• In the Receive section, check the box for Delete files (after received). This option deletes files after they have been processed.
    • In the Caching section, check one or both caching options to maintain a file size and/or timestamp record of files that have been processed. The application skips cached files but does not delete them.
  5. Open the Automation tab.

  6. Disable Send automation.

  7. Enable Receive automation and set the desired polling interval for the directory.

File Drop-Off

To drop off processed files to the local file system, add a File connector to the end of your flow as shown below:

Follow these steps to configure the connector:

  1. Open the Settings tab.

  2. Set the Path property to the directory where you want to drop off files. You can use macros to dynamically resolve paths based on date and time; hover over the Path field for more information.

  3. Open the Advanced tab.

  4. Use the Overwrite Option to specify how to handle files that already exist in the destination path.

Partner-Specific File Transfer Connectors

Connectors that send or receive files over the network (for example, AS2, AS4, FTP, SFTP, OFTP, and others) are bi-directional, but are configured for a single trading partner. In other words, a single AS2 connector could send and receive AS2 messages with Amazon, but it could not also send and receive files with Walmart.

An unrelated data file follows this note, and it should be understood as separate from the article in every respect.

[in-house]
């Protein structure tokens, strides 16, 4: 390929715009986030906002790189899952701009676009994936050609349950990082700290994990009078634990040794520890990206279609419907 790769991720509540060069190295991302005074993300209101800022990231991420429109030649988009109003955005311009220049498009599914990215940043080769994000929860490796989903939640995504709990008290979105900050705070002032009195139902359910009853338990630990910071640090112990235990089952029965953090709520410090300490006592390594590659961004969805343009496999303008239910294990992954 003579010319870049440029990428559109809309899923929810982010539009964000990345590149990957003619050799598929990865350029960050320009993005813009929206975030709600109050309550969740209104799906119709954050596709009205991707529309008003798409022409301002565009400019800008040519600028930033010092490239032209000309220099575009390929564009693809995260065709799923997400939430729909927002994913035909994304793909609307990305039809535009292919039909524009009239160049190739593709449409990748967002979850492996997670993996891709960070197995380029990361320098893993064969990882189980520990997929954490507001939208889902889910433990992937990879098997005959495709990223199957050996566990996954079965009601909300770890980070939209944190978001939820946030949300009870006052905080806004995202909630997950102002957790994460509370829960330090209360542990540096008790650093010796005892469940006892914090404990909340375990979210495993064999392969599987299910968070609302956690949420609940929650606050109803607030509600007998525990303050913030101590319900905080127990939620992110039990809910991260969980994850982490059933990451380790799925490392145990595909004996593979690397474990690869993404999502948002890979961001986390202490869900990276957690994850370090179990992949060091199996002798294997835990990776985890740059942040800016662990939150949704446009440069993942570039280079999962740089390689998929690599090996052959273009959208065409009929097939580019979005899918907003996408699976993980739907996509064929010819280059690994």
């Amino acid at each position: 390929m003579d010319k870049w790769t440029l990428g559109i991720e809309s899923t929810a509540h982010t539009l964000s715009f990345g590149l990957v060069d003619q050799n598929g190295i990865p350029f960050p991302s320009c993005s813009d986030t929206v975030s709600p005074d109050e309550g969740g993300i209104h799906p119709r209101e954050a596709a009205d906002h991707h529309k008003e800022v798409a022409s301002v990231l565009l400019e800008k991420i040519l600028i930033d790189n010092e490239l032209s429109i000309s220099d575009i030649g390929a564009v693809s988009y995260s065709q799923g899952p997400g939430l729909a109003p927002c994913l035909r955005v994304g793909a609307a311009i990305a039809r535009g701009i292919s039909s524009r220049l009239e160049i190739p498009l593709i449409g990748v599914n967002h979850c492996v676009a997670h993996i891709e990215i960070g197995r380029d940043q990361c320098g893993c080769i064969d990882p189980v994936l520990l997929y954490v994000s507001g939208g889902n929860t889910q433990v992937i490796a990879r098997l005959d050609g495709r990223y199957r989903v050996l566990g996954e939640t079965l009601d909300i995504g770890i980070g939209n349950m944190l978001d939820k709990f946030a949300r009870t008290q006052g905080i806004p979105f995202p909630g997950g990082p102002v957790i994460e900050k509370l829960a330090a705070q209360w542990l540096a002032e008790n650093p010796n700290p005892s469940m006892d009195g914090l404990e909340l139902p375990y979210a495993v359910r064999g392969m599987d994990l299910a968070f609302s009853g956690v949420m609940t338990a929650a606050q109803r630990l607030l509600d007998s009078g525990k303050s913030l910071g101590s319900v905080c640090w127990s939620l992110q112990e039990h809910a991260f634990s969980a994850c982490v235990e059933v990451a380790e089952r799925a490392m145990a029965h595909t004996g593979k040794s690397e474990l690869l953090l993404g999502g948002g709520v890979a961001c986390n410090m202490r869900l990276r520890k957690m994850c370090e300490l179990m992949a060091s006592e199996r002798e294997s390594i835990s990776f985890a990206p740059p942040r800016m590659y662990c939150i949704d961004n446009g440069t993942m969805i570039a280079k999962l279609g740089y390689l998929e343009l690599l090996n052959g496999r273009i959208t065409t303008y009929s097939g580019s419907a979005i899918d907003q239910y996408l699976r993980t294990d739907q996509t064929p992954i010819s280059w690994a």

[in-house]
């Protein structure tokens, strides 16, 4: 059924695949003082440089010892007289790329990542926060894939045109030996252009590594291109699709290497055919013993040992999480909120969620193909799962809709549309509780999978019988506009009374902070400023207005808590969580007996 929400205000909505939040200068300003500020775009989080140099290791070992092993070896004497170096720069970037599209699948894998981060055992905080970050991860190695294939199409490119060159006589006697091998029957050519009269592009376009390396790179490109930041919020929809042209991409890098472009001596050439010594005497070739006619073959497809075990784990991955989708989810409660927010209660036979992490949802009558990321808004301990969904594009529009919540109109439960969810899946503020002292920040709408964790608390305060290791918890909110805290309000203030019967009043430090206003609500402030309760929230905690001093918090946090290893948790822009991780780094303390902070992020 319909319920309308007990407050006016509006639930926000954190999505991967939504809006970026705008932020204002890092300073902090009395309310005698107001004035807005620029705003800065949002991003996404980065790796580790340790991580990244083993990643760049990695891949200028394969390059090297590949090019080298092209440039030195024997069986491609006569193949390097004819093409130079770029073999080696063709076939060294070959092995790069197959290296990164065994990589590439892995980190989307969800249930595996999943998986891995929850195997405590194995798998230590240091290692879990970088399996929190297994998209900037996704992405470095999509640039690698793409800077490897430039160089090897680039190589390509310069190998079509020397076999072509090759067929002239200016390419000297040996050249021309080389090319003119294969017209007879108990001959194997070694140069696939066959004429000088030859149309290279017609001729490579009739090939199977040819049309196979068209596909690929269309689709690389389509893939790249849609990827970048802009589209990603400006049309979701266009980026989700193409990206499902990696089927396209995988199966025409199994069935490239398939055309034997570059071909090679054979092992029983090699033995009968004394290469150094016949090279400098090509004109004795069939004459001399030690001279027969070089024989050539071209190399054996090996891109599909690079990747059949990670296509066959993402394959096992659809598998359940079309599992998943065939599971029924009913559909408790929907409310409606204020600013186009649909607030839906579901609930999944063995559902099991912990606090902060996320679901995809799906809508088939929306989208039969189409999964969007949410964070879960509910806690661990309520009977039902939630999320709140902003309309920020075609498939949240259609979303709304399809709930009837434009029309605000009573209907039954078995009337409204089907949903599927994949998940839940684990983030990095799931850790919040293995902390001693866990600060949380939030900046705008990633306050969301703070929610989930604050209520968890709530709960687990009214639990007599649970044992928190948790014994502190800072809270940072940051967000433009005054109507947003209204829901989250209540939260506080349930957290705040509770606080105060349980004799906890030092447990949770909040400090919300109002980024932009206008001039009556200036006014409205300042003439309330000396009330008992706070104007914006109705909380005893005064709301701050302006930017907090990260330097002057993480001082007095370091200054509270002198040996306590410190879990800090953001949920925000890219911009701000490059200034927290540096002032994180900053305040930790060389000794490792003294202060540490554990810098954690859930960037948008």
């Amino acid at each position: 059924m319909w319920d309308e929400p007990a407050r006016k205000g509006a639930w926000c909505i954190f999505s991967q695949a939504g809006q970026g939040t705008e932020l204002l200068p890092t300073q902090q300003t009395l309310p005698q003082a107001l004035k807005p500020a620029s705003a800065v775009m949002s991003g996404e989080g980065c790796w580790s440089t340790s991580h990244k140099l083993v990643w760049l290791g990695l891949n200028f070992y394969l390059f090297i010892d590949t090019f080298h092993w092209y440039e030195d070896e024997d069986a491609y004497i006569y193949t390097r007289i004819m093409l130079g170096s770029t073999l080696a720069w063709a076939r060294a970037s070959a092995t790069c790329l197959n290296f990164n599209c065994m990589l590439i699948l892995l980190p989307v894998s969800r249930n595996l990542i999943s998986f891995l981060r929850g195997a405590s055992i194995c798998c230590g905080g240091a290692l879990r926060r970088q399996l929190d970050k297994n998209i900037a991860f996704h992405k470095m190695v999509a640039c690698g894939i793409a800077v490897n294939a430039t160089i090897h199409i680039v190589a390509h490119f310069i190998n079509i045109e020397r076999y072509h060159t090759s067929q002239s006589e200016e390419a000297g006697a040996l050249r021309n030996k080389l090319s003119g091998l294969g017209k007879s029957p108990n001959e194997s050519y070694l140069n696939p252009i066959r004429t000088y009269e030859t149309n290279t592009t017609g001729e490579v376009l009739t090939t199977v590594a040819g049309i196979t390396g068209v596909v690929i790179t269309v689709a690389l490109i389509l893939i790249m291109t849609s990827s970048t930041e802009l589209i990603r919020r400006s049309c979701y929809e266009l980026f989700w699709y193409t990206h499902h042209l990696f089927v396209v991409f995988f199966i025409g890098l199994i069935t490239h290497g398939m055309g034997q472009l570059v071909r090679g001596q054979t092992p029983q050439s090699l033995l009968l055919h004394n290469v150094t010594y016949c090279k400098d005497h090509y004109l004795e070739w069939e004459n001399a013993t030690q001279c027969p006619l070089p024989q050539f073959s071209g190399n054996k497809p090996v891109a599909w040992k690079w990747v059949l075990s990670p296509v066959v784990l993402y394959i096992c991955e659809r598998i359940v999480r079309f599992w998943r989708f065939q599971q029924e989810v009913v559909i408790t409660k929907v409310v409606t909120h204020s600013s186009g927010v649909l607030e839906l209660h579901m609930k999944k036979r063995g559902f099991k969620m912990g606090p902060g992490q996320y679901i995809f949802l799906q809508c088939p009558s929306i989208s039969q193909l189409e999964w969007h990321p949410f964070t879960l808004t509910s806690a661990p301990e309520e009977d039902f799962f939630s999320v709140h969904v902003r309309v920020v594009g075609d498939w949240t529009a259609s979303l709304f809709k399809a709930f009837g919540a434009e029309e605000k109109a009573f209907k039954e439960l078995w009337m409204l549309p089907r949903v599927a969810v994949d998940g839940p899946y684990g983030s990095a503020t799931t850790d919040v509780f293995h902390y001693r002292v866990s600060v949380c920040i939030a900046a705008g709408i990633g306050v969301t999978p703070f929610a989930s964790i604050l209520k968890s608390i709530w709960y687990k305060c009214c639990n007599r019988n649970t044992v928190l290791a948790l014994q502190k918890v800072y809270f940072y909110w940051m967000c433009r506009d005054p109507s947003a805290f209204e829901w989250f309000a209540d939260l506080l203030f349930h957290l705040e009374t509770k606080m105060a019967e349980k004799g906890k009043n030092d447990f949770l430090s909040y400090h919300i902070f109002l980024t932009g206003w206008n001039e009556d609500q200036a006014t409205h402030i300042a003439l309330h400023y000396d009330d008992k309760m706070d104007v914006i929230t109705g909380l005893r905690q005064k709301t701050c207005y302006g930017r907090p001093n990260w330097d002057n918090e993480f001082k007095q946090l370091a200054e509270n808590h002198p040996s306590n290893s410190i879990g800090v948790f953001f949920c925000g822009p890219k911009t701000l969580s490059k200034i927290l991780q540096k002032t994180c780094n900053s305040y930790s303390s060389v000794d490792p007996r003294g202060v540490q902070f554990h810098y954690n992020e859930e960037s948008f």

Many MFT (Managed File Transfer) connectors require setting up a profile to exchange files. The Profiles Page contains a tab for configuring application-wide settings for each supported protocol. For example, the information configured in the AS2 profile is used in all AS2 connectors, and partner-specific AS2 connection details are configured in each AS2 connector.

Connector Naming Conventions

Connectors should always be given a descriptive name that communicates the role of the connector in the flow.

  • The name of an MFT connector (for example, AS2, AS4, FTP, SFTP, OFTP, and others) should indicate the remote party with whom files are exchanged, and the protocol over which the exchange occurs (for example: Walmart_Production_AS2).
  • The name of an EDI connector (such as X12 and EDIFACT) should indicate the name of the partner with whom the EDI document is exchanged, the direction of translation, and the format of the document (for example: Walmart_X12_Outbound).